Festival Review: Kol Hamusica

Classical music can not only be spiritually uplifting, it can also be great fun.

July 31, 2011 22:55
2 minute read.
Cellist Orfeo Mandozzi and pianist Ohad Ben-Ari.

Orfeo Mandozzi and Ohad Ben-Ari311. (photo credit: Ya’arah Nahar Davis)


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You may not be able to teach an old dog new tricks, but bring in a new artistic director and you’re bound to get something fresh for your money. And so it proved at last week’s classical music bash – the Kol Hamusica Festival – at Kfar Blum.

Debutant artistic director cellist Zvi Plesser initiated the refreshingly revolutionary Kaleidoscope item to the festival program, which went down a treat with performers and audiences alike. Before the Kaleidoscope proceedings got under way the audience gathered in the appropriate auditorium at the Clore Center behind the Pastoral Hotel for an explanation from Plesser about how we were to go about our business during the event. We were divided into three groups, each group received yellow, green or blue stickers, and directed to different halls in the building.

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Three works – Mozart’s Sonata for Piano and Violin in G Minor, Beethoven’s Sonata for Cello and Piano in A Major and Mozart’s Duet in B Flat Major – were performed three times simultaneously, and were seen and heard by each group in rotation.

The members of the blue group, to my mind, were fortunate in that they heard the least impressive of the three recitals, the piano-violin confluence, first. Violinist Alexander Pavlovsky and pianist Miri Yampolsky certainly displayed a keen understanding of the ropes, but there was just a touch too much of the clinical about their reading of the Mozart sonata for my liking.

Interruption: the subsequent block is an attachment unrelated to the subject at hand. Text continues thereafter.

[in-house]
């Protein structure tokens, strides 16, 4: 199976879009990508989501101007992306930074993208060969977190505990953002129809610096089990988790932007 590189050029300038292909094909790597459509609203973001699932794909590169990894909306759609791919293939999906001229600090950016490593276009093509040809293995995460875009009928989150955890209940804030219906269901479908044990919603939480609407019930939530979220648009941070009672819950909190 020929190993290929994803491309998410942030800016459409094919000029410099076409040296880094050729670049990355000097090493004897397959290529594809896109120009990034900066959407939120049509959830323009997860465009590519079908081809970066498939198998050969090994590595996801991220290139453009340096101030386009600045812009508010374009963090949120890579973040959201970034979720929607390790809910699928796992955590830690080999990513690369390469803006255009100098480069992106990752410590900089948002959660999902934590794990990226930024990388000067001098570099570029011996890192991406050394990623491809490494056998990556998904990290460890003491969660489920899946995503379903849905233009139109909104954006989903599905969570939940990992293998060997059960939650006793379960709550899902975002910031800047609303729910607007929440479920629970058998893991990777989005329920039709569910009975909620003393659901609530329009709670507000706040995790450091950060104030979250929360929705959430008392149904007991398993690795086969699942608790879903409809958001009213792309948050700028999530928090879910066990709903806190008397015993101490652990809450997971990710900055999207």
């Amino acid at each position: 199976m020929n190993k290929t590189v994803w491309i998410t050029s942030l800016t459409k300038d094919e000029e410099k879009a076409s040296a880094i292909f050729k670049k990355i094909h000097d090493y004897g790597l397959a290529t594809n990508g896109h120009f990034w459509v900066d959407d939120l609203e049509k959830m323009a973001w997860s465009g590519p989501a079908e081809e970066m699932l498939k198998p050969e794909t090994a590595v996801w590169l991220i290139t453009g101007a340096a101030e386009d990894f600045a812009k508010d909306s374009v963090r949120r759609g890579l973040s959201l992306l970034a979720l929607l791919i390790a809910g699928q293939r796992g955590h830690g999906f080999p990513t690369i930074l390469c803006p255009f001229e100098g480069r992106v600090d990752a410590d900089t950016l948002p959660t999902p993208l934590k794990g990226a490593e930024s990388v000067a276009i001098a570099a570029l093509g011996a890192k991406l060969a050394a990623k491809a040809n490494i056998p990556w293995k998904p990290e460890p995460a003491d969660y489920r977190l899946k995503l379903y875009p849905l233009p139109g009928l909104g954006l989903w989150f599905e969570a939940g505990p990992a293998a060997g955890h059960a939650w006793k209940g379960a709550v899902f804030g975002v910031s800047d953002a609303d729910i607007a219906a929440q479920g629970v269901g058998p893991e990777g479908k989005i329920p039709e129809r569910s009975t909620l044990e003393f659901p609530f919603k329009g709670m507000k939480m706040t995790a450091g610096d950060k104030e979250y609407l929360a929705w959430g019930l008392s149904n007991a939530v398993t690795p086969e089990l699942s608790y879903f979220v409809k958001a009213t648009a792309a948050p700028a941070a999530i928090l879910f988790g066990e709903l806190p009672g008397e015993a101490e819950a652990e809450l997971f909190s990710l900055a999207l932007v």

That became even more apparent – by dint of contrast – as the Beethoven work opened up like a glorious bright sunshiny flower, full of empathetic intent and – yes – fun. Swiss-born cellist Orfeo Mandozzi reveled in the sonata, and he and pianist Ohad Ben-Ari complimented each other gracefully and with consummate ease. There were plenty of smiles at the viola-violin slot too, as Avri Levitan and Roi Shiloah conveyed their unrestrained joie de vivre to the enthused audience.

There was a nice added touch to the Kaleidoscope musical triptych. Before the program got under way we were provided with pencils and slips of paper on which we could note our impressions of each rendition and place in envelopes stuck to the backs of the chairs in the various auditoria. On the morrow the notes were placed on the notice board in the Clore Center lobby. It made for interesting and fun reading, and brought the audience on board in a comfortable hands on manner.

The following morning, Croatian guitarist Zoran Dukic held his audience spellbound with a virtuoso solo rendition of a wide variety of works, ranging from four Catalan folk songs by early 20th century Barcelona-born composer Miguel Llobet, to a sonata by 41-year-old Bulgarian-born guitarist-composer Atanas Ourkouzounov, a pulsating emotive work by 20th century Argentinean nuevo tango pioneer Astor Piazzolla and a delightful medley of Six Balkan Miniatures by 55-year-old Serbian-born American composer Dusan Bogdanovic.

Add that to a definitively user-friendly lecture by composer Ofer Ben-Amots on his The Dybbuk, and a vignette from the composition courtesy of The Upper Galilee Choir accompanied Ben-Amots on piano, and you get the idea that classical music can not only be spiritually uplifting, it can also be great fun.

Kfar Blum, July 25-30

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